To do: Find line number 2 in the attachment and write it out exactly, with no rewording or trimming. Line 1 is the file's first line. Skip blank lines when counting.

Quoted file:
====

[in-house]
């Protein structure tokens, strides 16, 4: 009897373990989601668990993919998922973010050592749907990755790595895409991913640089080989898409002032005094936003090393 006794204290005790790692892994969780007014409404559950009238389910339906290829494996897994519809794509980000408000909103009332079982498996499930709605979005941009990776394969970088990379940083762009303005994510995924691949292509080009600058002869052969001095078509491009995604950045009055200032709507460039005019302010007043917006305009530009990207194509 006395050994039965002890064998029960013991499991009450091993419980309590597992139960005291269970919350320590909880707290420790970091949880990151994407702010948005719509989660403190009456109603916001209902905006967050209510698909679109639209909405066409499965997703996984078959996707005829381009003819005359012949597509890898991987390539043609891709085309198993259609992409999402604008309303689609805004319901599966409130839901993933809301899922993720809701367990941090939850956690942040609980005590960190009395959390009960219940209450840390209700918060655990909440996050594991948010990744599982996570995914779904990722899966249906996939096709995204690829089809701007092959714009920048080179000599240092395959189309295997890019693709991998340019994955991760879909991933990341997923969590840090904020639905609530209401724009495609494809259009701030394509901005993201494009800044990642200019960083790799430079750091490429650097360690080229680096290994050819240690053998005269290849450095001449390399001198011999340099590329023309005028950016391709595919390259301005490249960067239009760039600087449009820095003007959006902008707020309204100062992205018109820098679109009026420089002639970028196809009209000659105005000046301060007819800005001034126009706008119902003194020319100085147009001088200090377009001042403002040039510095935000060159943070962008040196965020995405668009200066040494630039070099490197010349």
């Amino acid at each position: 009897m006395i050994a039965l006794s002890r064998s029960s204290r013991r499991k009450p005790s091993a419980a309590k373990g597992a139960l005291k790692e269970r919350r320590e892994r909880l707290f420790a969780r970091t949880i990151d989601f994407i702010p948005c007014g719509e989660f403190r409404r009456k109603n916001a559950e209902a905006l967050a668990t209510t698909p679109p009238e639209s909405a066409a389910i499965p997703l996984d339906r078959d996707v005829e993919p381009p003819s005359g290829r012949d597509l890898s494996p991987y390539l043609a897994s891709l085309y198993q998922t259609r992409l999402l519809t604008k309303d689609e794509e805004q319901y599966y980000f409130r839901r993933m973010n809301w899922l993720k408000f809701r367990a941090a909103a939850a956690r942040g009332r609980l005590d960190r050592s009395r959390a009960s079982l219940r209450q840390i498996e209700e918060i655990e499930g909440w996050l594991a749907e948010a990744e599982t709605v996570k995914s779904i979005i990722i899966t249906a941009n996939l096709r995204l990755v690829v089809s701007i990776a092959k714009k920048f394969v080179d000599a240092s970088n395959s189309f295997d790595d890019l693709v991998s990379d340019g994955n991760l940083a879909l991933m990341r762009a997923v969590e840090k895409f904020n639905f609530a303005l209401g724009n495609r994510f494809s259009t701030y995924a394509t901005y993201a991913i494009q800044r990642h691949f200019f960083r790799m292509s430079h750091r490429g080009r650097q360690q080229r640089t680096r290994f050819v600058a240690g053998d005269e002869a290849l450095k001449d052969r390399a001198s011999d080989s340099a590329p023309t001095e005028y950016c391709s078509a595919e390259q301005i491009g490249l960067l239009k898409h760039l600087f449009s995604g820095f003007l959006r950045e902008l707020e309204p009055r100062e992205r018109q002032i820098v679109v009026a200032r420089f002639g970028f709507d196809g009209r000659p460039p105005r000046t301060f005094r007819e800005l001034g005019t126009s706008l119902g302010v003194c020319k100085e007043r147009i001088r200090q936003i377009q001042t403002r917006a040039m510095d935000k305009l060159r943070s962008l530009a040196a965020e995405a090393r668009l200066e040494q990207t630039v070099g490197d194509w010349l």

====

């Protein structure tokens, strides 16, 4: 009897373990989601668990993919998922973010050592749907990755790595895409991913640089080989898409002032005094936003090393 006794204290005790790692892994969780007014409404559950009238389910339906290829494996897994519809794509980000408000909103009332079982498996499930709605979005941009990776394969970088990379940083762009303005994510995924691949292509080009600058002869052969001095078509491009995604950045009055200032709507460039005019302010007043917006305009530009990207194509 006395050994039965002890064998029960013991499991009450091993419980309590597992139960005291269970919350320590909880707290420790970091949880990151994407702010948005719509989660403190009456109603916001209902905006967050209510698909679109639209909405066409499965997703996984078959996707005829381009003819005359012949597509890898991987390539043609891709085309198993259609992409999402604008309303689609805004319901599966409130839901993933809301899922993720809701367990941090939850956690942040609980005590960190009395959390009960219940209450840390209700918060655990909440996050594991948010990744599982996570995914779904990722899966249906996939096709995204690829089809701007092959714009920048080179000599240092395959189309295997890019693709991998340019994955991760879909991933990341997923969590840090904020639905609530209401724009495609494809259009701030394509901005993201494009800044990642200019960083790799430079750091490429650097360690080229680096290994050819240690053998005269290849450095001449390399001198011999340099590329023309005028950016391709595919390259301005490249960067239009760039600087449009820095003007959006902008707020309204100062992205018109820098679109009026420089002639970028196809009209000659105005000046301060007819800005001034126009706008119902003194020319100085147009001088200090377009001042403002040039510095935000060159943070962008040196965020995405668009200066040494630039070099490197010349």